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I love to watch The Real Housewives of… Well, any city, state or county. New York City, New Jersey, Orange County, Beverly Hills, Atlanta. I’m there. And, I love the spin-off, Bethenny Ever After. (I even emailed Bethenny to invite her to be a guest on the talk show to discuss forgiveness.)

The reality of their lives fascinates. They live in beautiful homes, they eat out a lot (and don’t gain weight), they attend parties on school nights, they bicker constantly with each other and then meet the next day for shopping and lunch.

It’s like walking through the neighborhood at night so you can get a peak inside the neighbors’ houses. Oh, what you can see when the lights are on.

Sometimes, though, the reality ends up being a fantasy. We learn that some of these real housewives spend too much and land in bankruptcy. It seems these stars have a public face they wish to show, at any cost.

I spent time this weekend with friends I don’t see often. The friends spoke for quite a long time about their cars, why they drive what they drive, what they’ll buy next, what cars they admire.

As the talk of cars spun around me, I almost moved my chair. Their reality—a reality of the newest, the fanciest—seemed so foreign. They seemed to speaking a language I didn’t understand.

I remember thinking: But… I thought everyone talked about how to make the most of the lives, of how to manage stressful situations with grace, of how to provide quality of life when quality seems scarce.

Then I realized: That’s what you do. And, you’re not everyone. Caregiving certainly sucks. It drains you—emotionally, financially, physically. But, it makes you such a wonderful dinner companion. You have insights and perspectives on life that make your company so much better than the company of those who only know about the latest car models.

I’ll always enjoy watching reality TV. It’s a terrific distraction.

But I’ll always find your reality so much more compelling and worthwhile. Your light is always on. I can see who you are because you live who you are.

From you, I learn that life, well lived with a real heart and soul, brings in the best ratings.


  • Our Caregiving Summer School, Session II, starts next week! Our classes will help you understand where you’ve been so you can plan for where you’re going on your caregiving journey. Our classes also help you start your journal; set boundaries; accept help; and start Mondays on the right foot. Each class costs $27 and takes place conveniently over the phone. Register today here.
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About Denise

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I began working with family caregivers in 1990 and launched in 1996 to help and support them. Through my blog, I share words of comfort and offer coping strategies and tips. I also write opinion pieces about recent research, community programs and media coverage of caregiving issues. I've written several caregiving books, including "The Caregiving Years, Six Stages to a Meaningful Journey," "Take Comfort, Reflections of Hope for Caregivers" and "After Caregiving Ends, A Guide to Beginning Again." You can purchase my books and schedule a coaching call with me in our store.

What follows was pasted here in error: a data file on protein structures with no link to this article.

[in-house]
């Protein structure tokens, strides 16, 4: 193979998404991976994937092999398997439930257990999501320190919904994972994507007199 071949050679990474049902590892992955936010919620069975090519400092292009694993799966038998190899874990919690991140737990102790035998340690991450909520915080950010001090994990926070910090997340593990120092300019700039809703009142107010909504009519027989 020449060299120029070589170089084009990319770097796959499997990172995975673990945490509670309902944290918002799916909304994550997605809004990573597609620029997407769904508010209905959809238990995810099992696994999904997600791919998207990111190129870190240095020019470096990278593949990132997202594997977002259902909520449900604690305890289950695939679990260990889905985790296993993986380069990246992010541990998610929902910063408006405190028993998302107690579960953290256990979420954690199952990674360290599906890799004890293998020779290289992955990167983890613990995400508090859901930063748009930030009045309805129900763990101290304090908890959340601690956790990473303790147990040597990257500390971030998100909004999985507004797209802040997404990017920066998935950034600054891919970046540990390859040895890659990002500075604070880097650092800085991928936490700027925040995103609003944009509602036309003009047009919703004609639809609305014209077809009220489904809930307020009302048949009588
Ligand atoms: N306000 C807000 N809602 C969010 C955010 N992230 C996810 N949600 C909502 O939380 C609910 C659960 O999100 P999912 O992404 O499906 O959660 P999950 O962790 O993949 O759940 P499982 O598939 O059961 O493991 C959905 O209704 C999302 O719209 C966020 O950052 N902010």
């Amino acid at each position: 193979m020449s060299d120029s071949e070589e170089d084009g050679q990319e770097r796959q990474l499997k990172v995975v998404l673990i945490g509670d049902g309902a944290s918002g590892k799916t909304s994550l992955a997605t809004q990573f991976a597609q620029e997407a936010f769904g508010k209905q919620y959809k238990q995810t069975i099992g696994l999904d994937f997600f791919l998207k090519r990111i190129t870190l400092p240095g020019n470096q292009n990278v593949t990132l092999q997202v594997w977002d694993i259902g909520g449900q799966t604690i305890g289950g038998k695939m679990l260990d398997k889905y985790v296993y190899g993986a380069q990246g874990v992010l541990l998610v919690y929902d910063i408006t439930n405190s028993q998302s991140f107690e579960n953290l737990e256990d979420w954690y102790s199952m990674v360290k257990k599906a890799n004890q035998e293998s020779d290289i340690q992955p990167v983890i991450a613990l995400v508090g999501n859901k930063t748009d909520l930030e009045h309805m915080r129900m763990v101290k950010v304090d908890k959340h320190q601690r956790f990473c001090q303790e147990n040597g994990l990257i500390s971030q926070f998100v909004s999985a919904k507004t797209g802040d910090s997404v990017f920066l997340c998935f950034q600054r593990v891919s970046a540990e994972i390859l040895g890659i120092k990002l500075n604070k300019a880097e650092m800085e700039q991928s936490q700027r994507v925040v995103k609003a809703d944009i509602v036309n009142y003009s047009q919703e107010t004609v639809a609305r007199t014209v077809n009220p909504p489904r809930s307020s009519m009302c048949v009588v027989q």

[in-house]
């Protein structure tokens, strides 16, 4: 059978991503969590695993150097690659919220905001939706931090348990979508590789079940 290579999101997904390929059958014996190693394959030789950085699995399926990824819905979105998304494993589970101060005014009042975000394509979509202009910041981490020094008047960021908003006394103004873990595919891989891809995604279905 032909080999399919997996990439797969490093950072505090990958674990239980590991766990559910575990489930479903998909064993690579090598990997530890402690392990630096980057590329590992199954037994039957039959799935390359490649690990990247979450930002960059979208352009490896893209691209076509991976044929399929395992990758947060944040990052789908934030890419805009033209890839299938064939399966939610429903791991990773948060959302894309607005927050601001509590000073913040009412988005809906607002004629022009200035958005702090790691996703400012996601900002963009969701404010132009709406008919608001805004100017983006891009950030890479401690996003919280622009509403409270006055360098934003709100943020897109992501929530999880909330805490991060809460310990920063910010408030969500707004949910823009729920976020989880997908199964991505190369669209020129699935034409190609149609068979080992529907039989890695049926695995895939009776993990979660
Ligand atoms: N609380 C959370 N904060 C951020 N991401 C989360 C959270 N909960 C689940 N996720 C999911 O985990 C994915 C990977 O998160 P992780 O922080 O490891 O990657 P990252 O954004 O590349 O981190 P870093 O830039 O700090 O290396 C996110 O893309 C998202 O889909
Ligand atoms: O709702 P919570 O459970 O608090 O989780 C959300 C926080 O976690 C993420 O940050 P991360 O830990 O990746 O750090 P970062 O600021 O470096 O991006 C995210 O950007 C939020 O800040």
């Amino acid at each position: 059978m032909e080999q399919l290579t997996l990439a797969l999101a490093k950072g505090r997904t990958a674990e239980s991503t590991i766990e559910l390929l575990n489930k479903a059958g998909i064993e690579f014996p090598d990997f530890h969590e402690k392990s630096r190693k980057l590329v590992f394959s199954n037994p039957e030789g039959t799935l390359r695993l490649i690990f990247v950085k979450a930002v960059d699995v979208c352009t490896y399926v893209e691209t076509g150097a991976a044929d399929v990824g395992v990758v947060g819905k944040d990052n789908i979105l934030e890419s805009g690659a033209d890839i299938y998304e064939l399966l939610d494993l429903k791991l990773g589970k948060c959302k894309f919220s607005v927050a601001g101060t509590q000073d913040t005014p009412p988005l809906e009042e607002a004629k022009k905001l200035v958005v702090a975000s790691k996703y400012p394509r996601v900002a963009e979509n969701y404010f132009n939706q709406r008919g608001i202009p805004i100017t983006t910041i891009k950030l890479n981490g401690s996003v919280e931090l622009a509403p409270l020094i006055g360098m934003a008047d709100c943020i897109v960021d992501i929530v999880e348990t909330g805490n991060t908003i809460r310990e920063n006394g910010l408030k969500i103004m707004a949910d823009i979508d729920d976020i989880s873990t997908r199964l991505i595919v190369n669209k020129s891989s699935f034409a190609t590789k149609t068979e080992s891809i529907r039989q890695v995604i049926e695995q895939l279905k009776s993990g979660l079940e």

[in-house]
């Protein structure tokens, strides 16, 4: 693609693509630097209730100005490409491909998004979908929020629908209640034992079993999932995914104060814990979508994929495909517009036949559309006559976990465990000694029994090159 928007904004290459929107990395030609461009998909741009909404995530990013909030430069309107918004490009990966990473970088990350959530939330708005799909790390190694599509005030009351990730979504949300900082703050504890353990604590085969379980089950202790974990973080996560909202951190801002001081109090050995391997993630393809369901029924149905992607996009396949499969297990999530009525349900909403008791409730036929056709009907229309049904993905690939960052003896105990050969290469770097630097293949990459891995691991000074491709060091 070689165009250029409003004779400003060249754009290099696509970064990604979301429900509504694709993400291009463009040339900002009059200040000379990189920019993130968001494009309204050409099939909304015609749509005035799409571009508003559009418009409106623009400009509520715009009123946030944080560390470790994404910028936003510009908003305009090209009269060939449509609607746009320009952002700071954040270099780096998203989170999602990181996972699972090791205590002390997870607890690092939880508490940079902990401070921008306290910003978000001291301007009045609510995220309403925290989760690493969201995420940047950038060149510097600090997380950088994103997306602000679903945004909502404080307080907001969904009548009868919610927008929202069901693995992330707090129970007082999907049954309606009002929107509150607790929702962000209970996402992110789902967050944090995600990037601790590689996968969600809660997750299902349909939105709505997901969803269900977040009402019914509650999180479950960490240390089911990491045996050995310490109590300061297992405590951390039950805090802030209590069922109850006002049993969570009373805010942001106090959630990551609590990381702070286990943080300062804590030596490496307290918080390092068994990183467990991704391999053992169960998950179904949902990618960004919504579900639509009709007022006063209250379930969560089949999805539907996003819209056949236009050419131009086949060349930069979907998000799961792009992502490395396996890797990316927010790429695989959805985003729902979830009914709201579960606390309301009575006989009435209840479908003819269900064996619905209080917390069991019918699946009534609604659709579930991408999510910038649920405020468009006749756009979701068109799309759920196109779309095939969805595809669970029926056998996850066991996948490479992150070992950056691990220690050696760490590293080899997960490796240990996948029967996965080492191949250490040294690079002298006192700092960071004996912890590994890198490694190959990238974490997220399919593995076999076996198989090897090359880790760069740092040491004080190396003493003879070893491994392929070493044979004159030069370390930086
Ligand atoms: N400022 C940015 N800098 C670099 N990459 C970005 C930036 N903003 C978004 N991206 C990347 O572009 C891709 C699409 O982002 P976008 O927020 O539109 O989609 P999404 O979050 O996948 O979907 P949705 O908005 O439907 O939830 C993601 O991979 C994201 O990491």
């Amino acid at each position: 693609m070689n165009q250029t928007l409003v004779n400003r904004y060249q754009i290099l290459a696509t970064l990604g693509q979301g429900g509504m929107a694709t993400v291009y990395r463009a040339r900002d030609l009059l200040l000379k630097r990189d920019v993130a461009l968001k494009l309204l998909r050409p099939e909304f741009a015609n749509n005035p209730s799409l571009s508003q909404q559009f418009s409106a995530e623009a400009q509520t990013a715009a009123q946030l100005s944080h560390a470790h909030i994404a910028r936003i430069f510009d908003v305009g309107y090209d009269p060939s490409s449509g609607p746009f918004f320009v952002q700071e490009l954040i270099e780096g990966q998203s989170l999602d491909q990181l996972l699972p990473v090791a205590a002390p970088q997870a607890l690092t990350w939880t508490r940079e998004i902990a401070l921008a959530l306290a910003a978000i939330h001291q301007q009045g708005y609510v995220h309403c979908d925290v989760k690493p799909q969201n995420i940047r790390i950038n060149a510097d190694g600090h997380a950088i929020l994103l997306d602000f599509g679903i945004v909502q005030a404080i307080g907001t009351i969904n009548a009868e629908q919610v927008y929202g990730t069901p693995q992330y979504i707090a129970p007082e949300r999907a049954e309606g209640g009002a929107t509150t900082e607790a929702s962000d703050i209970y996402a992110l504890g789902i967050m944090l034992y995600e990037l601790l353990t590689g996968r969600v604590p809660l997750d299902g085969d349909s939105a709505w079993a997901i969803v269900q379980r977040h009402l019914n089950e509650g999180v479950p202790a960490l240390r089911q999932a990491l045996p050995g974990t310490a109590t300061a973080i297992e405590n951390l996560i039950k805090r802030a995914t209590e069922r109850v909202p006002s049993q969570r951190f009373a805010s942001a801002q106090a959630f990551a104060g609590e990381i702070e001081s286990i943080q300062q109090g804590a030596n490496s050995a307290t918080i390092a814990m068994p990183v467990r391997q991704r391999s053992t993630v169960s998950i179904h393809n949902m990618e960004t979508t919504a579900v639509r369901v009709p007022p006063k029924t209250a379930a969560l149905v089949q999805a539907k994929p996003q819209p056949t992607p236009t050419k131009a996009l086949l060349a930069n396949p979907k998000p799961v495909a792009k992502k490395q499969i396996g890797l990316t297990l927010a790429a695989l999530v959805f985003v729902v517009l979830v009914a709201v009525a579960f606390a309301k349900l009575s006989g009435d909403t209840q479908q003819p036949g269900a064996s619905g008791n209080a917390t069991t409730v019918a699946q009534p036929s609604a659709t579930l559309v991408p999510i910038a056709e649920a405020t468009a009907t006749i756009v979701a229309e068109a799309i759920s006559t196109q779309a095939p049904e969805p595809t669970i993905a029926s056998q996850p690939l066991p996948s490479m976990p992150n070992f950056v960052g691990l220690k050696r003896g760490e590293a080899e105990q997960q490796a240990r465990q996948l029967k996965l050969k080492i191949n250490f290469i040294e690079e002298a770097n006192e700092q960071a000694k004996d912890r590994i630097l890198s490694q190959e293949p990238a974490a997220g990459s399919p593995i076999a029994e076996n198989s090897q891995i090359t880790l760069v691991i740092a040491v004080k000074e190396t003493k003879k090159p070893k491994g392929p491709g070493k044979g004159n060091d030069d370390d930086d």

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  1. Beautifully written, Denise. I’ll share a little secret: the more time I spend caregiving, writing, advocating and educating, the more difficult it is to feel fulfilled at my day job. Shh! Don’t tell. :-)

    Twitter: robertssister1
    caregiving. family. advocacy.

    • Know what you mean Trish. For me my day job is the answer to the perennial question, “what are you doing for yourself?” I go to work everyday. When I get the predicatable puzzled look, I explain that the 8 plus hrs per day that I spend at work are far easier than anything I have to deal with the 16 hrs of the day. I go to work to rest and refresh for the much harder task always awaiting me of solo parent and caregiver.

  2. Wow. Quite thought-provoking, Denise! Like you, I listen to people discuss their big concerns such as getting their child on the right club soccer team, where to buy a new sofa, and what new outfit to buy their dog!! I have hoped that I didn’t actually roll my eyes at times. is an example of the beauty of the Internet. It allows caregivers to come together when we can to support, comfort, console, and encourage each other. It helps to have a place to meet with like-minded individuals dealing with similar experiences.

  3. It’s so nice to see these thoughts put into words – thank you Denise.

    It’s interesting that caregiving can be so hard, and at times so awful, and at one time, I worried I would lose myself in it, yet caregiving now has actually given me the ability to find.

    To find, and know, what’s important to look for.

    I’m so grateful for this community here at that has changed that focus for me.


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